No one knows precisely why the bigger birds came West. Barred owls originally ranged from Florida to Maine and west to the treeless expanse of the Great Plains. Sometime in the 20th century, the birds skipped west, possibly across Canada. Perhaps they followed settlers who suppressed fire, allowing trees to grow and providing nesting pockets. Some scientists blame the influx of barred owls on climate change; a few suggest it's a natural range expansion. In 1990, barred owls in a forest west of Corvallis, Oregon, occupied less than 2 percent of spotted owl sites; today, barred owls nest in 50 percent of them. Barred owls have yet to saturate Oregon and California, but in a part of Washington's Gifford Pinchot National Forest set aside for the smaller bird, barred owl nests outnumber spotted owl sites by a third. When barred owls invaded the Olympic Peninsula, spotted owls moved to higher, steeper forests with smaller trees and less food—"like moving from the Sheraton to some dive motel," DellaSala says.

To count owls, which are nocturnal and hard to find, researchers do a lot of hooting; when the birds call back, biologists plunge into the forest toward the sound, usually at a sprint, stopping every so often to call out and listen again, the hoots echoing back and forth through the woods until human and bird wind up face to face. For spotted owls, the sound is vaguely like a cross between a muted rooster call and a French horn: "hoot-hootoot-hoo." For barred owls, the tone is similar but the call is longer and patterned differently: "hoot-hoot-wahoot, hoot-hoot wahoo." For a time, some researchers hoped that spotted owls were just clamming up around barred owls and there were actually more than they thought. But that hope has largely faded. "There's evidence that spotted owls decrease vocalizations in response to barred owls," says Forest Service biologist Stan Sovern. "But honestly, I don't think spotted owls can just be silent somewhere and stay there. Part of their natural history is calling back and forth to one another."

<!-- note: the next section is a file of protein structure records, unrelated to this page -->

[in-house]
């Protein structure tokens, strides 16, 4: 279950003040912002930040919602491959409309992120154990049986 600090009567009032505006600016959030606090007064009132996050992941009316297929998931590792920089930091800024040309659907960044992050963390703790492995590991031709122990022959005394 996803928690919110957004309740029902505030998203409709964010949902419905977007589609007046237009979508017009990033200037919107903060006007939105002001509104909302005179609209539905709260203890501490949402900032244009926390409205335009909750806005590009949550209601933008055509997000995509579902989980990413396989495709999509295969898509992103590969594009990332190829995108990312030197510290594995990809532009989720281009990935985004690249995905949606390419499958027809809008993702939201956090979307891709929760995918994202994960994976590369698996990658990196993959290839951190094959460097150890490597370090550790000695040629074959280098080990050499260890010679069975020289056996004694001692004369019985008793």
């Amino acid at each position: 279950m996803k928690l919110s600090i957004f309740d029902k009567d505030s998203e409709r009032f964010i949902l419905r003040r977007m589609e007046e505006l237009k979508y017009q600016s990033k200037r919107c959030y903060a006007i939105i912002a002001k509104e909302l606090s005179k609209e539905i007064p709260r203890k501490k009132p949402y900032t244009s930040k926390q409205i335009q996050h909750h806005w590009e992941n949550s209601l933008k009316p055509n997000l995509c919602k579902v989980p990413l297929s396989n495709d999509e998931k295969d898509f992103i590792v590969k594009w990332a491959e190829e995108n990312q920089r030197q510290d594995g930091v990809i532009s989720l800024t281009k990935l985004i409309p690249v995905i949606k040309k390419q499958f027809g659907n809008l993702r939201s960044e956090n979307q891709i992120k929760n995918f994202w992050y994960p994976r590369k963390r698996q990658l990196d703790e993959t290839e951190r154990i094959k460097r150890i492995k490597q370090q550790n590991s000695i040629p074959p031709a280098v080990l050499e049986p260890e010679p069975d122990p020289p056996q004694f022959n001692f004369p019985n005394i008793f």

Predictably, perhaps, loggers, timber companies and politicians seized on the barred owls as evidence that logging wasn't to blame for the spotted owl's plight. They have called for a return of chain saws to federal woods, so far without success. But years of efforts by the Bush administration to jump-start logging in the Pacific Northwest remain the subject of courtroom skirmishes between the timber industry, conservation groups and several federal agencies.

Yet far from saying that the logging restrictions were a mistake, owl biologists largely insist that more forests must be spared, especially since heavy logging continues on state and private land. As Wiens and I peered across a timbered ridge, craning to see the barred owl's nest, Anthony said, "If you start cutting habitat for either bird, you just increase competitive pressure."